- 2015 Federal Election
Prince Rupert council told to protect trees on public, private property
Prince Rupert council heard concerns about the state of greenery in the city on May 27 as Christine Malloca pushed for the protection of trees in the community.
"I have lived here for 26 years, moved away and then moved back, and in that time I have steadily seen numerous trees in various parts of the city disappear. We live in the rainiest city in Canada, which makes us the greyest, starkest, dreariest, mildewiest city in Canada and I think one of the only things we have going for us is the beauty of the area. If you look through the downtown area, where there used to be trees, including Mariner's Park ... and throughout the city, there just aren't anymore," she said.
"When I look at the Official Community Plan and the attributes that received very high ratings, one of them was the protection of natural areas. I think we have seen a lot of passion in our city for natural areas, such as the incredible uproar about potentially cutting down the trees on the courthouse lawn and cutting down the natural area on Atlin Ave."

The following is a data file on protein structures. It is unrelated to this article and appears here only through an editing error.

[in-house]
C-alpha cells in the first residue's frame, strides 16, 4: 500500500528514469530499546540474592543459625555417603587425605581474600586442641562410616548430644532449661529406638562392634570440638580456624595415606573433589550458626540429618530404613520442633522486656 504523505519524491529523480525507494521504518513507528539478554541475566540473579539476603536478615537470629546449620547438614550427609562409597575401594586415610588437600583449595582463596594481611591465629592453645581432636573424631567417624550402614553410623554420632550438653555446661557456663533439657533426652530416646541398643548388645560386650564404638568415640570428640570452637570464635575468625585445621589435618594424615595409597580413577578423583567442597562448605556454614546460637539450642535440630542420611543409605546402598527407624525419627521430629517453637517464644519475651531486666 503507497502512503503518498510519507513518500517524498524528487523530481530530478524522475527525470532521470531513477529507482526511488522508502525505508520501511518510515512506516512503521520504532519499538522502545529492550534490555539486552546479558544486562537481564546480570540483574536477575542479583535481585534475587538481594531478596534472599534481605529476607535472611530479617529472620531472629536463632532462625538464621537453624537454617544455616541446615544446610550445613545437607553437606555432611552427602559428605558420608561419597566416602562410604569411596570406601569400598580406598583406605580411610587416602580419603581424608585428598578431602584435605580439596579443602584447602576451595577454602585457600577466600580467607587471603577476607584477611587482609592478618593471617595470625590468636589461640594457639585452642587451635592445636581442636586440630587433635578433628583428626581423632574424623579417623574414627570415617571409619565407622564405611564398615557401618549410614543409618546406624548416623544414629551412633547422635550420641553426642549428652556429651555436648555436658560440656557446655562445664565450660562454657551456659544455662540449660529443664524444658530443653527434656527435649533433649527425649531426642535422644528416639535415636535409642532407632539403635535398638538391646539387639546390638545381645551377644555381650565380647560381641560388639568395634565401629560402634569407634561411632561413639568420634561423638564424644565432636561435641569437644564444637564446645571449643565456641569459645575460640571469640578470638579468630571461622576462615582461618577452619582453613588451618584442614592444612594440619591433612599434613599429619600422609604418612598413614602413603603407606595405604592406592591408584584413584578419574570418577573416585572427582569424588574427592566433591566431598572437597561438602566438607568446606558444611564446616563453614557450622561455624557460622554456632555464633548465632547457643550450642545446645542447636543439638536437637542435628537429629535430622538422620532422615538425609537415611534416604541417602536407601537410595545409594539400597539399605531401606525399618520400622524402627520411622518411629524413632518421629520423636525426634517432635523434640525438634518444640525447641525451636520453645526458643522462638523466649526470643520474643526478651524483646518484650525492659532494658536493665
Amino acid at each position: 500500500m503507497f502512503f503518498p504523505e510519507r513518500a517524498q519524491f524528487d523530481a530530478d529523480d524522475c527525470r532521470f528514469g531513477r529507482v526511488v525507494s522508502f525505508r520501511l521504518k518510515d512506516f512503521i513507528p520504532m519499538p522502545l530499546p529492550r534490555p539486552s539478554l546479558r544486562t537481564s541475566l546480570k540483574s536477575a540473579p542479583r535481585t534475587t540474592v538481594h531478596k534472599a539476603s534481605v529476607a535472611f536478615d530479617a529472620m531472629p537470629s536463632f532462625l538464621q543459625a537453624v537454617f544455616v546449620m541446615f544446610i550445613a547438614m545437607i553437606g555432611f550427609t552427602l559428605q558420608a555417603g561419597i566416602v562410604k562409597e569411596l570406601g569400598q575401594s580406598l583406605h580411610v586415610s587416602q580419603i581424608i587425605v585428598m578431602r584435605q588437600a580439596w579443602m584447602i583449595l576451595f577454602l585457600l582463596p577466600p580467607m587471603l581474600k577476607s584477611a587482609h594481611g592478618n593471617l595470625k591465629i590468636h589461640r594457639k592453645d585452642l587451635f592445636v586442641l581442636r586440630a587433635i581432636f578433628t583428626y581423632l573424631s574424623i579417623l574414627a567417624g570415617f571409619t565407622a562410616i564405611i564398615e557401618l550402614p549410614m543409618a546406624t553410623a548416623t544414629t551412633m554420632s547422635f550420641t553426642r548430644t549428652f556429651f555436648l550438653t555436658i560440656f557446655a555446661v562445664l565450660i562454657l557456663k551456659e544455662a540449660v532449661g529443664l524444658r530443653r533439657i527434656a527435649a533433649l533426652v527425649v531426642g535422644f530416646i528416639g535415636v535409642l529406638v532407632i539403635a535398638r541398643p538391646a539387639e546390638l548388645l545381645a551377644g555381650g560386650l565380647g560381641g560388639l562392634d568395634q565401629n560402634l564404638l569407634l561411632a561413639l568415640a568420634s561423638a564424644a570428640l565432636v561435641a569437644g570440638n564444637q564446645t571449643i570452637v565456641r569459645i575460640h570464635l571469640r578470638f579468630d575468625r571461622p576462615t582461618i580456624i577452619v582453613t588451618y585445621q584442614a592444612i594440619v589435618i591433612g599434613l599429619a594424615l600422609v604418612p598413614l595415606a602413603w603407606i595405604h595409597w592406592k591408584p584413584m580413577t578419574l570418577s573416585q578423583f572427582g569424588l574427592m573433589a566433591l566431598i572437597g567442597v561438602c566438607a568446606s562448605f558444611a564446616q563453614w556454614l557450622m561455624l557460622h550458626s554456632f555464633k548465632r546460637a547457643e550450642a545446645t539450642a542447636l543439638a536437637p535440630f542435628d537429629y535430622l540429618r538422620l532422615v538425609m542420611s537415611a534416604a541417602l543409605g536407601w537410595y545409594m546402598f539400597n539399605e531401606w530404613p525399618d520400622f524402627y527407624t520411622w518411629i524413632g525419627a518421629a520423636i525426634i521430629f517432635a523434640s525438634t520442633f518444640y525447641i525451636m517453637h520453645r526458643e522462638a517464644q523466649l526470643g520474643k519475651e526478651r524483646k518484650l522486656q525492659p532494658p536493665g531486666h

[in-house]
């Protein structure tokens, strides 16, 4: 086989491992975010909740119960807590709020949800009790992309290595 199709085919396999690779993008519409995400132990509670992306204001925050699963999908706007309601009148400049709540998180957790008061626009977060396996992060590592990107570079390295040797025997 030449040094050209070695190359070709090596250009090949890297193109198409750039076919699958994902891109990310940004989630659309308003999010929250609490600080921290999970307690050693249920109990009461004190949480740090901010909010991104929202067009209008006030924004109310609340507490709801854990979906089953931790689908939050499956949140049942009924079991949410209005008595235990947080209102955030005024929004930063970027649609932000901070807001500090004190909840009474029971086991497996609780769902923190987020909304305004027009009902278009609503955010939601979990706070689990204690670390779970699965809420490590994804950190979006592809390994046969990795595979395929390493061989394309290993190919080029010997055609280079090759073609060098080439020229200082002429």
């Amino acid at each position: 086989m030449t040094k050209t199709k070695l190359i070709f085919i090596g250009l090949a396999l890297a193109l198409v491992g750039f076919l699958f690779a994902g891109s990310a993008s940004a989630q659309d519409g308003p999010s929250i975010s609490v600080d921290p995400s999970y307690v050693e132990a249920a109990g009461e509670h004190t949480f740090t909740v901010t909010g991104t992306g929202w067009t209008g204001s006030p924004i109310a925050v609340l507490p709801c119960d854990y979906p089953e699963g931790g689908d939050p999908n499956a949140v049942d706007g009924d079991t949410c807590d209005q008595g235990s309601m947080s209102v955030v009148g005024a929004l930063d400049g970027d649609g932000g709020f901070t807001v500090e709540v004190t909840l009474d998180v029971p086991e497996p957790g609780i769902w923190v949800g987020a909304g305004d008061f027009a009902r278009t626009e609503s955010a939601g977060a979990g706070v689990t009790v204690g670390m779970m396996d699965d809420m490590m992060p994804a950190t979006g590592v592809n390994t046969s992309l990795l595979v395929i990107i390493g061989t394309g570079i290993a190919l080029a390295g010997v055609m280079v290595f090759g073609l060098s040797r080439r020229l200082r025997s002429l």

Malloca said she wanted to see that protection extended to private property through a heritage tree policy that would protect trees of certain species and sizes within city boundaries.
"I think we need that here," she said.
However, council said they not only had some concerns about the idea but had other priorities on the go as well.
"I think it would be pretty hard to enforce on private property saying someone can cut down a tree or not ... I think there is some merit to what you are saying and it is worth some talk, but to be honest and fair it probably wouldn't end up being on our priority list," said Coun. Anna Ashley.
"Trees are beautiful, but they are also dangerous. Some trees are quite old and pose safety concerns," said Coun. Gina Garon, with Coun. Joy Thorkelson adding that any heritage trees would need to stand up to a North Coast wind storm.